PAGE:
Past Reviews

Regional Reviews: Philadelphia

An American Tragedy, Henry V and Dr. Jekyll and Mr. Hyde

Also see Tim's reviews of Curtains and Spelling Bee

Erica Hawthorne (seated, left), Carl Smith (center) and the Ensemble
Photo: Ashley Smith
Hedgerow Theatre is now presenting An American Tragedy, a work that has an important role in Hedgerow's history. Theodore Dreiser's novel was published in 1925, just two years after Hedgerow opened, and Dreiser was instrumental in bringing his book to the stage at Hedgerow, where it played in repertory from 1935 until 1938. That version was a translation of a German stage adaptation. Now An American Tragedy has returned to the Hedgerow stage, this time in an adaptation co-written by its director, Penelope Reed, and actor Louis Lippa, who also appears in the production. It's a fascinating version, telling Dreiser's story in a bold, stark way. But it too often seems more like an intellectual exercise than a fully satisfying play.

An American Tragedy tells the story of Clyde Griffiths, raised in poverty by a family of street preachers. Eventually he lands a job in a factory owned by his rich uncle, and begins to climb toward success. As he makes his ambitious rise, Clyde simultaneously romances two women, one a poor family worker, the other a rich society girl. The two worlds collide, and there are, as the title suggests, tragic results.

Reed's production is successful in illustrating the guilt that tortures its central character. Whenever Clyde (Carl Smith) ponders what to do next, his father (Jeff LaBonde) appears nearby, singing a hymn that is far from comforting. And when Clyde takes his desperate and destitute lover Roberta (Erica Hawthorne) for a fateful canoe ride, it seems as if everyone he knows is hovering over the canoe, watching his every move. Zoran Kovcic's set consists of a series of black walls, subtly telling us just how bleak Clyde's world seems.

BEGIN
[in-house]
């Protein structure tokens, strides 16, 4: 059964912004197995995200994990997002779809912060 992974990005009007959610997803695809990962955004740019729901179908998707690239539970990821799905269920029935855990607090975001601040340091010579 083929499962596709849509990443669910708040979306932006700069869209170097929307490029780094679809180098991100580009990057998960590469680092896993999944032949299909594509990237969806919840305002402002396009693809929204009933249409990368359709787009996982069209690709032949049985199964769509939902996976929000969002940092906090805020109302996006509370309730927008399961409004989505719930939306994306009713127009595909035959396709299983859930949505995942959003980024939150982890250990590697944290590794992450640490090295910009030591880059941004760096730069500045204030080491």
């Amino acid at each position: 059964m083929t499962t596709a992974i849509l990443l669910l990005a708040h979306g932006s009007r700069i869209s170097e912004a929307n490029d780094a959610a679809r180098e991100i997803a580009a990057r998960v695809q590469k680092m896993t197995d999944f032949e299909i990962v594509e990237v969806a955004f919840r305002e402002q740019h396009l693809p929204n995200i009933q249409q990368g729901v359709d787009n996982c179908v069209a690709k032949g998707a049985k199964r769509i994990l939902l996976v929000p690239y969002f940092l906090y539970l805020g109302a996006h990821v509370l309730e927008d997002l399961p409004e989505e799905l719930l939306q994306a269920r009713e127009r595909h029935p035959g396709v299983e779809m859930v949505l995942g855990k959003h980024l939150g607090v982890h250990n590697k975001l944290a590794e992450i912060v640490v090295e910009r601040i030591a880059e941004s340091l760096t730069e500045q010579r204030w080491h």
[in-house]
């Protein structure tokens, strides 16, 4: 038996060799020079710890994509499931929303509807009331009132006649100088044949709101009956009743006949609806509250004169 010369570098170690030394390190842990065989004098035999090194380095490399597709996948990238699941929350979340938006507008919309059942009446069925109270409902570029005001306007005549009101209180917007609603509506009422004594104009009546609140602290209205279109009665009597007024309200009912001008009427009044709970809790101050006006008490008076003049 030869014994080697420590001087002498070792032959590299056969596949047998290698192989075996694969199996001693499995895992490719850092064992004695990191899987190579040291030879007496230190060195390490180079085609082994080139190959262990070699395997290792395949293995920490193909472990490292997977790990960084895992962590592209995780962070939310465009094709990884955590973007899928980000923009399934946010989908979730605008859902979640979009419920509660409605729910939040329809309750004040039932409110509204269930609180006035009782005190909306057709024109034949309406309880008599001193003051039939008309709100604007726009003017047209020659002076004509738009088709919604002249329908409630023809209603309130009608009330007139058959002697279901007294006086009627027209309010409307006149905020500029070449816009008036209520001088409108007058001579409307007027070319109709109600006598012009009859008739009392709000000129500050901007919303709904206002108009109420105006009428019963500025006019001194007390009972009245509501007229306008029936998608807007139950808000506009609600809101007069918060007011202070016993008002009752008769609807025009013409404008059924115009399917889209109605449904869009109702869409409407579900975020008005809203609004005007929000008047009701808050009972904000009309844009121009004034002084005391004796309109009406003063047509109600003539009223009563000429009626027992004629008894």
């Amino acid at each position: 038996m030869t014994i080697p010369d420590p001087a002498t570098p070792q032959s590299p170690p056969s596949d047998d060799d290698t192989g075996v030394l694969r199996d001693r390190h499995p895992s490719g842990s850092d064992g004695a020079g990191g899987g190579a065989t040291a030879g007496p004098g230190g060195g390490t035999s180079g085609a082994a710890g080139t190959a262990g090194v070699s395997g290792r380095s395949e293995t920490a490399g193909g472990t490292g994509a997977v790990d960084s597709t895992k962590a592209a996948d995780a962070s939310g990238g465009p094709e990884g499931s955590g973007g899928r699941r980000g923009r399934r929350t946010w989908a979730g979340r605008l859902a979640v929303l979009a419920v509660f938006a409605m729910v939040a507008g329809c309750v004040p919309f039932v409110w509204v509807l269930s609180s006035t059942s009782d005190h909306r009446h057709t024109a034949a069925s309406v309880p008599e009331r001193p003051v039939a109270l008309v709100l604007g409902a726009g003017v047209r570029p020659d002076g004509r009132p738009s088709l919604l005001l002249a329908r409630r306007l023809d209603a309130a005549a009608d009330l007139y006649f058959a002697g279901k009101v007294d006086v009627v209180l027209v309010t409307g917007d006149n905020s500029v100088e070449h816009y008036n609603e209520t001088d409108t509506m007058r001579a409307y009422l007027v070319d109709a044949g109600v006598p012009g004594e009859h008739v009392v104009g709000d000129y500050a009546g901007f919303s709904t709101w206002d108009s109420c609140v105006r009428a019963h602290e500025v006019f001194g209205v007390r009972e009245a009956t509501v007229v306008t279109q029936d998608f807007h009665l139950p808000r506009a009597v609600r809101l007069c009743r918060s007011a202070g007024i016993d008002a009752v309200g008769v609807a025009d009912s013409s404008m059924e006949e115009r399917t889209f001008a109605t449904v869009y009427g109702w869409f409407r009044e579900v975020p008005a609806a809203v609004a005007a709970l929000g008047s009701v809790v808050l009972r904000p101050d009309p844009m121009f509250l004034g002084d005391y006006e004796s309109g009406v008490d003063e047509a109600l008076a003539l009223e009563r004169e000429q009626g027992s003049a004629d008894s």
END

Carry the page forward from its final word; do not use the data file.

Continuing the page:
Smith does a good job as Clyde, descending believably from affability to anguish. And there are confident performances by the show's trio of narrators (Lippa, Kovcic, and Alana Gerlach), all of whom also take turns playing characters. But the evening really belongs to Hawthorne, who is marvelous as the play's only truly sympathetic character. Those who know An American Tragedy only from its updated and romanticized 1951 film adaptation, A Place in the Sun, may be surprised to find that the heiress pursued by the protagonist is not an angelic, passionate dream girl, like Elizabeth Taylor was in the movie. Here, as effectively portrayed by Meredith Beck, she's a flighty, superficial brat. This makes Clyde's pursuit of her seem more mercenary.

The story of An American Tragedy still resonates today. Unfortunately, the script for this adaptation is too stiff and formal. "Tonight's play," one of the narrators proclaims in the show's opening moments, "involves two social classes—the haves and the have-nots ... so we have divided the stage accordingly." A few minutes later, a character who appears as a narrator tells us, "And now I'd like to introduce you to another character." Throughout the evening, Hedgerow's production is determined to tell us the story in obvious, simplistic terms rather than dramatize it. Most of the characters seem more like symbols than recognizable human beings. This level of artificiality seems at odds with the raw emotions at the story's core, and prevents the audience from fully connecting with the story.

An American Tragedy has its rewards, but it too often lets its approach to storytelling get in the way of its story.

An American Tragedy runs through October 10, 2010, at Hedgerow Theatre, 64 Rose Valley Road, Rose Valley, Pennsylvania. Ticket prices range from $22 to $25, with discounts for seniors and children, and may be purchased by calling the box office at 610-565-4211, online at or in person at the box office.

Ken Sandberg, Josh Carpenter, Bernard Bygott and Chris Davis